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Thursday, 27 November 2014
Page: 9566

Senator BIRMINGHAM (South AustraliaParliamentary Secretary to the Minister for the Environment) (15:39): I present the government’s response to the 137th report of the Joint Standing Committee on Treaties, treaty referred on 15 January 2014. I seek leave to incorporate the document in Hansard.

Leave granted.

The documents read as follows—Australian Government response to the Joint Standing Committee on Treaties' report:

Report 137 Agreement between the Government of Australia and the Government of the United Arab Emirates on Cooperation in the Peaceful Uses of Nuclear Energy (Abu Dhabi, 31 July 2012)

August 2014

Government Response to

Report 137 of the Joint Standing Committee on Treaties: Australia-UAE Nuclear Cooperation Agreement.

The Government thanks the Committee for its consideration of the Agreement between the Government of Australia and the Government of the United Arab Emirates on Cooperation in the Peaceful Use of Nuclear Energy, done at Abu Dhabi on 31 July 2012 ("the Nuclear Cooperation Agreement"), which was tabled on 18 March 2014. Binding treaty action was completed on 14 April 2014 in Abu Dhabi. The Government provides the following responses to the Committee's recommendations.

Recommendation 1

The Committee recommends that, prior to ratification of the proposed Treaty, the IAEA undertake physical inspections of UAE facilities that will handle Australian obligated nuclear materials.

The United Arab Emirates (UAE) has a Comprehensive Safeguards Agreement and Additional Protocol on strengthened safeguards in force with the International Atomic Energy Agency (IAEA). These two agreements provide the IAEA with reporting and access to facilities necessary to verify the UAE's compliance with its commitment to use nuclear energy solely for peaceful purposes. Under these two agreements all nuclear material and facilities will be subject to IAEA safeguards verification.

The IAEA will have early and thorough inspection oversight at nuclear power plants in the UAE well before any Australian uranium is potentially supplied. However, given the construction of the first nuclear power plant at Barakah has not yet reached a stage where design features relevant to IAEA safeguards are installed the IAEA has not yet commenced inspections. The Barakah Nuclear Power Plant is scheduled for completion in 2017 and the first IAEA inspections will likely commence in 2015 or 2016. In the meantime the IAEA is receiving good cooperation from the UAE national regulator in preparing for inspections. The following summarises current and planned activities in the UAE in relation to nuclear regulation:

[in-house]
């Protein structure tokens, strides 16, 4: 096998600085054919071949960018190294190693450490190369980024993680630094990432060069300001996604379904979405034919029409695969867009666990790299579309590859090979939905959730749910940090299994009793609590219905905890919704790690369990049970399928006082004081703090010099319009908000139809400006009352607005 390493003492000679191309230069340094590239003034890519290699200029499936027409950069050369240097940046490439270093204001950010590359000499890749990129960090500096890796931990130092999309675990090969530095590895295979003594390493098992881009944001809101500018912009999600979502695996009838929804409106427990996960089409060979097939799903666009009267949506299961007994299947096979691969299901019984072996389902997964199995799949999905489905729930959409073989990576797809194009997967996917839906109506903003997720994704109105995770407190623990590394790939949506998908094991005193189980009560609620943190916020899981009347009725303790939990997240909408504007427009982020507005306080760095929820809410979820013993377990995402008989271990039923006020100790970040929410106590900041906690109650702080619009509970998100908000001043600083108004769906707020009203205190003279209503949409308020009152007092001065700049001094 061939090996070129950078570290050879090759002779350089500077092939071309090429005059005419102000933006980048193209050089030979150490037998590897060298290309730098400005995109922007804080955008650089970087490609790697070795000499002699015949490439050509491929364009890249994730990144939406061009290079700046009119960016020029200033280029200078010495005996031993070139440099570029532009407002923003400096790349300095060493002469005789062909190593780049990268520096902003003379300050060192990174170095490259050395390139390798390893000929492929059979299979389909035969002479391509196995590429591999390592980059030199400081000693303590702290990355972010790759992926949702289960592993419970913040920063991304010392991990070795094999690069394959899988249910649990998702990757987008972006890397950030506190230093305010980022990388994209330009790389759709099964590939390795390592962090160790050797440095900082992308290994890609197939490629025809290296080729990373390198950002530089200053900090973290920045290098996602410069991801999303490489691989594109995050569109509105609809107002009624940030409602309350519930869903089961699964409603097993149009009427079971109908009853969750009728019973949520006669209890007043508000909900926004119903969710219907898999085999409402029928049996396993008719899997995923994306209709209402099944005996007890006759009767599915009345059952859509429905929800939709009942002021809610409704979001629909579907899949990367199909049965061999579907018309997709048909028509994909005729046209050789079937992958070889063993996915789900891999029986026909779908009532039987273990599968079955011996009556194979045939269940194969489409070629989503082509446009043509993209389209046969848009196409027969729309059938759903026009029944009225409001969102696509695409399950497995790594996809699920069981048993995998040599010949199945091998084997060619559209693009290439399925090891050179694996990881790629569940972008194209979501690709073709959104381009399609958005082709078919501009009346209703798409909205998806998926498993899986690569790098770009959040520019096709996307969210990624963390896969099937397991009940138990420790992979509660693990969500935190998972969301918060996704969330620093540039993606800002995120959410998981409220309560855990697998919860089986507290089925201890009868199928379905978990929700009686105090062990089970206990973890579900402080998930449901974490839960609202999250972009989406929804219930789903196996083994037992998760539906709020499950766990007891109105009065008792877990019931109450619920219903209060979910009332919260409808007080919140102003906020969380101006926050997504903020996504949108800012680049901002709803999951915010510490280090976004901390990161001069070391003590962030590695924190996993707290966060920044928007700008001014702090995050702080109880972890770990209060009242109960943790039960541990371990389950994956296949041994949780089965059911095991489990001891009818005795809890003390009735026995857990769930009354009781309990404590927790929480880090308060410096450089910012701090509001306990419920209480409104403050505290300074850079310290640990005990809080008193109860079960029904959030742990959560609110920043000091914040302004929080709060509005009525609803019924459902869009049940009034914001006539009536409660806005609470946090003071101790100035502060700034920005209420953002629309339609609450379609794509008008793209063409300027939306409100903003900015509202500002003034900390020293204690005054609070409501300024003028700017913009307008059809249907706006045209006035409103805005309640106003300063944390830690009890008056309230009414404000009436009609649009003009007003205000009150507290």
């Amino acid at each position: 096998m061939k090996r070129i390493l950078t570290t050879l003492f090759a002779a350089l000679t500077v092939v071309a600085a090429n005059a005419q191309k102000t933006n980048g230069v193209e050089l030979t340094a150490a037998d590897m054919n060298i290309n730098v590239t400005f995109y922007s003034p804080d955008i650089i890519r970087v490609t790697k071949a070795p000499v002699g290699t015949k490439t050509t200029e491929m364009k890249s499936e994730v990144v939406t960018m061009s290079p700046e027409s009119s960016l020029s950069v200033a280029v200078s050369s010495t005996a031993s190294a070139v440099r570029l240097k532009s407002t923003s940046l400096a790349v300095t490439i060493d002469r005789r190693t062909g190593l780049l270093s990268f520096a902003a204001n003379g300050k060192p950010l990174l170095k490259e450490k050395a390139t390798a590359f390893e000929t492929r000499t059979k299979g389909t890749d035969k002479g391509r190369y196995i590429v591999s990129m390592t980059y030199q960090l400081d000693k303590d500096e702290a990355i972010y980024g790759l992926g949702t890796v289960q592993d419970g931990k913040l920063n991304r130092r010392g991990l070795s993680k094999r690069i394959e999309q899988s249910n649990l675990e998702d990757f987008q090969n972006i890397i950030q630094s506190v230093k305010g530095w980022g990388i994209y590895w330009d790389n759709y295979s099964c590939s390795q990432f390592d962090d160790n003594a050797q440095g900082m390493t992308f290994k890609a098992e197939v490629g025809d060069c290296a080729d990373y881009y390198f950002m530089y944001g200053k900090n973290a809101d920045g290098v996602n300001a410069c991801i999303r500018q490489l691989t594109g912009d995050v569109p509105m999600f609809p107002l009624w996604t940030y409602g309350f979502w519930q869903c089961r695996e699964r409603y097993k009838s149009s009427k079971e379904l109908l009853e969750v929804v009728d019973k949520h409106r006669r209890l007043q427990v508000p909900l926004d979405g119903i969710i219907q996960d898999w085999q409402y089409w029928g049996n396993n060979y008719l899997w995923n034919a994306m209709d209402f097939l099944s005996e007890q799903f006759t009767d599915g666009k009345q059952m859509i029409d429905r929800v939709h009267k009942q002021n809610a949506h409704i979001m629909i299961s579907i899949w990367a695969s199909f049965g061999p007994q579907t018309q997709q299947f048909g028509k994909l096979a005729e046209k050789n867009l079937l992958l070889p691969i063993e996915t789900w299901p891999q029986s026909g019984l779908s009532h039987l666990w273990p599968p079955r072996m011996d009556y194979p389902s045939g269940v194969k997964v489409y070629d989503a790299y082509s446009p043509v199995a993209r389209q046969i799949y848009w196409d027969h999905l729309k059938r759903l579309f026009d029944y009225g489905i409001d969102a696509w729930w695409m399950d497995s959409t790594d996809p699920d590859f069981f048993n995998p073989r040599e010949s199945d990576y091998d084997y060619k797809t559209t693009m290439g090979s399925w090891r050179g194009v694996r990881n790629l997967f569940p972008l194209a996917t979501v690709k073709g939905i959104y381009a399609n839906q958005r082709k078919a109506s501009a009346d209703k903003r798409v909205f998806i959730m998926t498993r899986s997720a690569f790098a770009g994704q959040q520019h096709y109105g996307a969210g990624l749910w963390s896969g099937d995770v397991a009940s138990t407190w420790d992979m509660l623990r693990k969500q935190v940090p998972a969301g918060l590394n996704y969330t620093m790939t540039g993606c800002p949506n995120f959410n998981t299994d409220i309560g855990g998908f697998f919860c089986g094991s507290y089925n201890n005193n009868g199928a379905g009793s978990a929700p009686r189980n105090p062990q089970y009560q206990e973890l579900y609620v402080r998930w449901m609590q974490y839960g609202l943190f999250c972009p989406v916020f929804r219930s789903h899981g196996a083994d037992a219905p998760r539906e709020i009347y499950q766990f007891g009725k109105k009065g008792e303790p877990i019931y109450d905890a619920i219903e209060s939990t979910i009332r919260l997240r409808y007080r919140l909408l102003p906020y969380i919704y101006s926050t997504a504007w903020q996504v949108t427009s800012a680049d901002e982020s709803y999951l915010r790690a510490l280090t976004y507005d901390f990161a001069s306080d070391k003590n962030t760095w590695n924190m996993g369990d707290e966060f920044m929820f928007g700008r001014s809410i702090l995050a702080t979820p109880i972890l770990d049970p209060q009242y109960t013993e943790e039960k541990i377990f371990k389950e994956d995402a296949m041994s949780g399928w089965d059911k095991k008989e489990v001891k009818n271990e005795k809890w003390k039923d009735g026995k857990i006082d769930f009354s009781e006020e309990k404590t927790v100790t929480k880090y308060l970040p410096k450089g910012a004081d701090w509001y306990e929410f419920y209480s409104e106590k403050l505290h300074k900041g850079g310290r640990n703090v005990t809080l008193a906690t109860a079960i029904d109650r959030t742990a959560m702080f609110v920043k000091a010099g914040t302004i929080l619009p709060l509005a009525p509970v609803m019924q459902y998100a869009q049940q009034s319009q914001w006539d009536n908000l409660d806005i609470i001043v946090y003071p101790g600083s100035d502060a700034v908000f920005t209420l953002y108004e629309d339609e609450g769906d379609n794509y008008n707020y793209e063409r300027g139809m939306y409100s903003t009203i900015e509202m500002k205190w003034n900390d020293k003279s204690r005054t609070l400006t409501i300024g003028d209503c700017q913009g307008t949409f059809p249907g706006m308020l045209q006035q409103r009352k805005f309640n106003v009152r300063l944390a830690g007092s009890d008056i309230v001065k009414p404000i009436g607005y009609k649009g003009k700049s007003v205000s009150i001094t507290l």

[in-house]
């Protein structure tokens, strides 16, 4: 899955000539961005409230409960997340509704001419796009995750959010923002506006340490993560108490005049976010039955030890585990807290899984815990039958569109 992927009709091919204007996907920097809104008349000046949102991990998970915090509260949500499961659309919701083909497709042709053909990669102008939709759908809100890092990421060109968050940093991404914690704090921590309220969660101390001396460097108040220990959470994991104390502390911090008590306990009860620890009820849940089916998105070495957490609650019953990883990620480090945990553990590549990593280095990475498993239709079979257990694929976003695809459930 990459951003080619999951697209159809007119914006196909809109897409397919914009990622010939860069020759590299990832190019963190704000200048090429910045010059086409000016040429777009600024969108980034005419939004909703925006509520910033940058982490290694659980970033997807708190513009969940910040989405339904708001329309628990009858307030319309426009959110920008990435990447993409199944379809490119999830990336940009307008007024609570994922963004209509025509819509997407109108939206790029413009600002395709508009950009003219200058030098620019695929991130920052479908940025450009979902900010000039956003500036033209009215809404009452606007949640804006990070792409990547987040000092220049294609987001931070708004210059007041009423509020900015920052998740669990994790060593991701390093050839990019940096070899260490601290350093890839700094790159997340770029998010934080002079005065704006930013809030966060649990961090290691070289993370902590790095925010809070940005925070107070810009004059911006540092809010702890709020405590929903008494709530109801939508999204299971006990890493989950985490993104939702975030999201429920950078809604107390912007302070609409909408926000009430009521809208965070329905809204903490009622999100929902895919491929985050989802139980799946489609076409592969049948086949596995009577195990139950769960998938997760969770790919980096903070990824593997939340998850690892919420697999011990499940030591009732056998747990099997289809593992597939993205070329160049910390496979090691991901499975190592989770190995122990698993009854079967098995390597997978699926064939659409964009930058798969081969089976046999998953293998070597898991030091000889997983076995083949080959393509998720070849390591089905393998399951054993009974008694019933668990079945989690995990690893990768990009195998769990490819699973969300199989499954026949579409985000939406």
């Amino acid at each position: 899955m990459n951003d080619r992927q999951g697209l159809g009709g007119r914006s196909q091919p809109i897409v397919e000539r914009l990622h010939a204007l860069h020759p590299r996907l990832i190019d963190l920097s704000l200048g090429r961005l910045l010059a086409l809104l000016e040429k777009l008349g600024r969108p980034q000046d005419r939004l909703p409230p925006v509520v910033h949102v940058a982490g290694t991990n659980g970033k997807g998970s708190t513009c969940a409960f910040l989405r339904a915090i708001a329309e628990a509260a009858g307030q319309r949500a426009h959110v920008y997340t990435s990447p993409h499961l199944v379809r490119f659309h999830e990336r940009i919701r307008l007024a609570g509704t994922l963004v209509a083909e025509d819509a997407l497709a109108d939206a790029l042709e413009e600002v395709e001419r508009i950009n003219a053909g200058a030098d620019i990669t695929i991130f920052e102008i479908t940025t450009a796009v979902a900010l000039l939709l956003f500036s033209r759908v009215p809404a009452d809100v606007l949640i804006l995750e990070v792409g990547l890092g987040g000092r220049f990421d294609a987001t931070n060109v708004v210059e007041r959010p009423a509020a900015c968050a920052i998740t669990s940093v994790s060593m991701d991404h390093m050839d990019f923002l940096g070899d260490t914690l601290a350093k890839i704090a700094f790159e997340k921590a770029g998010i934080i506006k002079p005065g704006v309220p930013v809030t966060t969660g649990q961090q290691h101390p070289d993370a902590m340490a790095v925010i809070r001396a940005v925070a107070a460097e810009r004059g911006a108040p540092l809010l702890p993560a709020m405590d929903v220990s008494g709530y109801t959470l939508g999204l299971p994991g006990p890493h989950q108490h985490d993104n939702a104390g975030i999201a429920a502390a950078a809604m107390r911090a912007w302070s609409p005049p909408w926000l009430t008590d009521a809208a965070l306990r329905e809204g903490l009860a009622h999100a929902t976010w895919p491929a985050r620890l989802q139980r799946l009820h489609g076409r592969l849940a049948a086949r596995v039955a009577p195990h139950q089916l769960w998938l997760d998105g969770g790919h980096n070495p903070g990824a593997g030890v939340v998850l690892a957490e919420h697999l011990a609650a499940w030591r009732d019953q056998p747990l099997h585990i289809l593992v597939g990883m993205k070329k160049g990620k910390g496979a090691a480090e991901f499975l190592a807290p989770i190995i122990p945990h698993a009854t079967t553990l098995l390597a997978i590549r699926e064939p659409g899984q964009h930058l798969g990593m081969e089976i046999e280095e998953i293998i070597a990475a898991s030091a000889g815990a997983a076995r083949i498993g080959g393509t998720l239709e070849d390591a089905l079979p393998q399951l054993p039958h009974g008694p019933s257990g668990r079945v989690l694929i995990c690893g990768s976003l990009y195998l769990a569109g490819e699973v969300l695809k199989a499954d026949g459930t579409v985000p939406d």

The UAE has received the following IAEA review and appraisal missions:

Integrated Nuclear Infrastructure Review in January 2011

Integrated Regulatory Review Service (IRRS) in December 2011.

The UAE has committed to the following further review and appraisal missions:

International SSAC (state systems of nuclear accountancy and control) Advisory Service in May 2014

IRRS Follow-up Mission in February 2015

Emergency Preparedness Review Service in March 2015.

with IAEA for the period 2013-2017, under which are arranged expert missions and training workshops in safety, security and safeguards.

The Government is satisfied that the IAEA inspection regime will be sufficient to provide assurances on the peaceful use of Australian uranium, and nuclear material derived from its use. The UAE has displayed a high level of transparency and cooperation with the IAEA, and has entered into binding treaty commitments with regard to nuclear safeguards and security.

Recommendation 2

The Committee recommends that the Government report to the Parliament on what action it has taken to implement the recommendations of the United Nations System Wide Study on the Implications of the Accident at the Fukushima Daiichi Nuclear Power Plant .

The Australian Radiation Protection and Nuclear Safety Agency (ARPANSA) has considered the UN System-Wide Study on the Implications of the accident at the Fukushima Daiichi nuclear power plant and is supportive of its recommendations. Australian approaches to nuclear safety are consistent with the recommendations of the report in relation to the protection of people and the environment.